RESEARCHERS from The University of Western Australia's (UWA) Institute of Agriculture have used genome mapping on chickpea root traits to improve the efficiency of phosphorus acquisition and use.
The research, recently published in Frontiers in Plant Science, was conducted in collaboration with the International Crops Research Institute for the Semi-Arid Tropics (ICRISAT).
Chickpeas are the second most important pulse crop grown worldwide and the second largest pulse crop in Australia - producing more than 500,000 tonnes annually.
Phosphorus is an essential nutrient for crop production and deficiencies often lead to reduced crop yield.
About 29 per cent of crops across the world are now deficient in phosphorus.
Sustaining food production for a growing world population requires a large input of phosphorous fertilisers, which are manufactured from non-renewable resources that are expected to diminish dramatically in the coming decades.
UWA Institute of Agriculture director and project co-leader, professor Kadambot Siddique said phosphate was becoming a scarce and costly resource.
"This is due to the decline of rock phosphate and the over use of phosphorous fertiliser by developed and rapidly developing countries," professor Siddique said.
"Unless we develop more phosphorus-efficient crops, 50 per cent to 90pc more phosphorus input is needed to ensure sustainable crop production by 2050."
UWA and ICRISAT researchers identified genes and loci (the position of the genes) for chickpea root architecture and root traits that were associated with phosphorus acquisition and use efficiencies.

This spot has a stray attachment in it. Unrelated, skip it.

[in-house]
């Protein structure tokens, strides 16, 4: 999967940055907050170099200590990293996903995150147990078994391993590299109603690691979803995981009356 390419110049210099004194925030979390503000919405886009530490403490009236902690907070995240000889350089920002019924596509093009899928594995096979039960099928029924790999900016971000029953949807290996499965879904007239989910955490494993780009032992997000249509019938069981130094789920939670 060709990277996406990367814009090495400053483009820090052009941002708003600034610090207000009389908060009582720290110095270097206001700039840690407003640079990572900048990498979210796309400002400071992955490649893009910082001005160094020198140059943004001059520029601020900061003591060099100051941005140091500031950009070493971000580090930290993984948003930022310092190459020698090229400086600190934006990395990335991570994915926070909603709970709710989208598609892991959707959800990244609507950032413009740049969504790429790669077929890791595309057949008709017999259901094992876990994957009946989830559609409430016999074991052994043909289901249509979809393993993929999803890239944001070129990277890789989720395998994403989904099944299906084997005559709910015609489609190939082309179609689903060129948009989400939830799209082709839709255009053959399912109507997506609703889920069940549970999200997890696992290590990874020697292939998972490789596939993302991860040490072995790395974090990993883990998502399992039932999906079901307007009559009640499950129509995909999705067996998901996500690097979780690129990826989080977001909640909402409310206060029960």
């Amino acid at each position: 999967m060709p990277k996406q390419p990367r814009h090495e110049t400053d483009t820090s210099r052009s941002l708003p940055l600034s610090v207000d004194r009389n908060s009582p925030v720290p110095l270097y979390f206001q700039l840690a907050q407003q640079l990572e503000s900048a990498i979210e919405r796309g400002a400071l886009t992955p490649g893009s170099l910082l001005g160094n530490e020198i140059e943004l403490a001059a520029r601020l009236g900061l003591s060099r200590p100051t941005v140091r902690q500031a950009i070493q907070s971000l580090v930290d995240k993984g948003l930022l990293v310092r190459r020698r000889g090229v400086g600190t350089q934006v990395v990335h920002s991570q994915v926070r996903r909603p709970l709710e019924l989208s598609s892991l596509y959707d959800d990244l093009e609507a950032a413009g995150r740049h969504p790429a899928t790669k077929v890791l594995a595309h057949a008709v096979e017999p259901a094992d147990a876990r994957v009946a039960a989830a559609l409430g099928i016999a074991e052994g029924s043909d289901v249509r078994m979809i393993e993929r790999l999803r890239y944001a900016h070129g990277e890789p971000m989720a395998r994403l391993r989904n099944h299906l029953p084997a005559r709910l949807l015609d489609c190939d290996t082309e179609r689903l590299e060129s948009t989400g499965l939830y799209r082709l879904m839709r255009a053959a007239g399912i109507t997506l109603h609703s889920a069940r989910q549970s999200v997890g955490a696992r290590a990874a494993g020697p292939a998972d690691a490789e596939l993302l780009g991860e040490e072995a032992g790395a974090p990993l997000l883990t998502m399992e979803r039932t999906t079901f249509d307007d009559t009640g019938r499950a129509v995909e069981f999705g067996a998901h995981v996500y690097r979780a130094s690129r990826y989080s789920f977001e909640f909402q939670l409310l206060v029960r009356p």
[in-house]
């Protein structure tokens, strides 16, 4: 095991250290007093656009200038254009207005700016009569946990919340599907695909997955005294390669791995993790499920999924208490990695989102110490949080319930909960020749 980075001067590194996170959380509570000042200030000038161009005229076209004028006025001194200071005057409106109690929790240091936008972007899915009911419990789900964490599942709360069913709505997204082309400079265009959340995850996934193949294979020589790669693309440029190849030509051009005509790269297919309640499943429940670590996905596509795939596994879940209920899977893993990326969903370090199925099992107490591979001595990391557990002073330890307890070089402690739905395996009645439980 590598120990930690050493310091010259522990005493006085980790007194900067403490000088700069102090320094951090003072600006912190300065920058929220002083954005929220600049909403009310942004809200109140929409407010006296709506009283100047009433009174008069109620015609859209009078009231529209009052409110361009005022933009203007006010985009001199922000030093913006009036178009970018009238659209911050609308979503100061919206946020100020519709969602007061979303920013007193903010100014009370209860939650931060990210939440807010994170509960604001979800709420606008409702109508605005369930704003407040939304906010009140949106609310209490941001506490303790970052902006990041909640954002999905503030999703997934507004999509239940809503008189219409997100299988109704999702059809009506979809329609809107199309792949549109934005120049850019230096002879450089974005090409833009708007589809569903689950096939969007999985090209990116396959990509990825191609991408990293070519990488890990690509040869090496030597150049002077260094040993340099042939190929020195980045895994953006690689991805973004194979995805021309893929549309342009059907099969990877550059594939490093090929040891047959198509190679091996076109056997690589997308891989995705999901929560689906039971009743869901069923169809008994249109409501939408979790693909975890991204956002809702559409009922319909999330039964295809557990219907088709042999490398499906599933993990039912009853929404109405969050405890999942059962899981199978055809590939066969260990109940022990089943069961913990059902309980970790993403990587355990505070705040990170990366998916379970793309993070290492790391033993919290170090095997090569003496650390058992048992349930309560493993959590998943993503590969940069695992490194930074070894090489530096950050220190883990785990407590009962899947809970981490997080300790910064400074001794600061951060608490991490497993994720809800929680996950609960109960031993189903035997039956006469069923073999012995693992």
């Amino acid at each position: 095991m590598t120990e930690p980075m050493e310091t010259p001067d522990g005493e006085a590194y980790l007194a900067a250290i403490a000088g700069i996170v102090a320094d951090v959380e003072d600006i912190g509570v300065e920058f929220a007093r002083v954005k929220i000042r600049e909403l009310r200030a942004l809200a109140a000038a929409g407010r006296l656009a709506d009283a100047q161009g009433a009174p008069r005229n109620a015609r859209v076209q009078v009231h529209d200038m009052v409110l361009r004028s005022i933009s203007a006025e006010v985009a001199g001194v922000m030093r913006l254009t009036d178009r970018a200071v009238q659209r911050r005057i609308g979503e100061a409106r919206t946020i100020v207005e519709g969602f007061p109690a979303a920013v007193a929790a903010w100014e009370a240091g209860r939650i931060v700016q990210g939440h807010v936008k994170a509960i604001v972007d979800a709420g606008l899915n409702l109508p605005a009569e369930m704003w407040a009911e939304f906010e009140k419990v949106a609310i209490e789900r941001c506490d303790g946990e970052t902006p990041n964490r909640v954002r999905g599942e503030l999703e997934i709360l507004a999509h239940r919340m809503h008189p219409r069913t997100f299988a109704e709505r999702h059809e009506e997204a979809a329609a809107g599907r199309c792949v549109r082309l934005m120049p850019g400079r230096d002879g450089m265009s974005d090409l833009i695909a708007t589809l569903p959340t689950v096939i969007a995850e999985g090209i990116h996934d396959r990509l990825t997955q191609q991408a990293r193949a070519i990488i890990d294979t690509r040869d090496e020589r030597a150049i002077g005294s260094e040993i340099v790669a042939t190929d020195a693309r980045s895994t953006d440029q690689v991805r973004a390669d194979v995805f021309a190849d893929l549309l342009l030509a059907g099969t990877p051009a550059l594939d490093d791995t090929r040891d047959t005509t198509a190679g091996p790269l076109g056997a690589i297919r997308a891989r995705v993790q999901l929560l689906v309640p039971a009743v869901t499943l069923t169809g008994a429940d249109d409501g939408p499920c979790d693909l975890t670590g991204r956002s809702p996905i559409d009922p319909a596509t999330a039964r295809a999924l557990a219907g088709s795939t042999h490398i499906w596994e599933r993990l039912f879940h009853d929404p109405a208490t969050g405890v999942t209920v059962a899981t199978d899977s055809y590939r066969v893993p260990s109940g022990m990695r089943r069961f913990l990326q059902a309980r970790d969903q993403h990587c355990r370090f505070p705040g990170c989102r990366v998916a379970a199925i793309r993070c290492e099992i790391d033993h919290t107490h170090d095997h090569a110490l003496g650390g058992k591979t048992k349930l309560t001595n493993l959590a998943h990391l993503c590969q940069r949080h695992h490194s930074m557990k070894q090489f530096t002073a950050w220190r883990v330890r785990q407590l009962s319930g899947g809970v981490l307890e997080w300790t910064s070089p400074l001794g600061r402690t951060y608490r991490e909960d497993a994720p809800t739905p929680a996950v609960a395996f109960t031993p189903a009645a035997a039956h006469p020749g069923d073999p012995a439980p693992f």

The research team used three statistical models to identify more than 100 marker-trait associations.
Of these, the researchers identified one single genetic variation that they associated with phosphorous uptake and use efficiency.
They also identified genes related to physiological phosphorus-use efficiency, specific root length and manganese concentration in mature leaves.
Project co-leader Rajeev Varshney, who is also ICRISAT research program director and adjunct professor with UWA and Murdoch University, said it was the world's first study that reported genomic regions associated with the above important traits by using genome sequencing data on a large set of germplasm lines.
"The genetic loci and the genes that we identified could help improve phosphorus use and acquisition efficiency in chickpea," professor Varshney said.
"Additionally, understanding the genetics of root traits encoding phosphorus acquisition efficiency and phosphorus use efficiency will help develop strategies to reduce fertiliser application around the world and especially in developing countries."
The molecular markers and genes identified in this research will be used to develop chickpea genotypes with improved phosphorus acquisition and use efficiencies.
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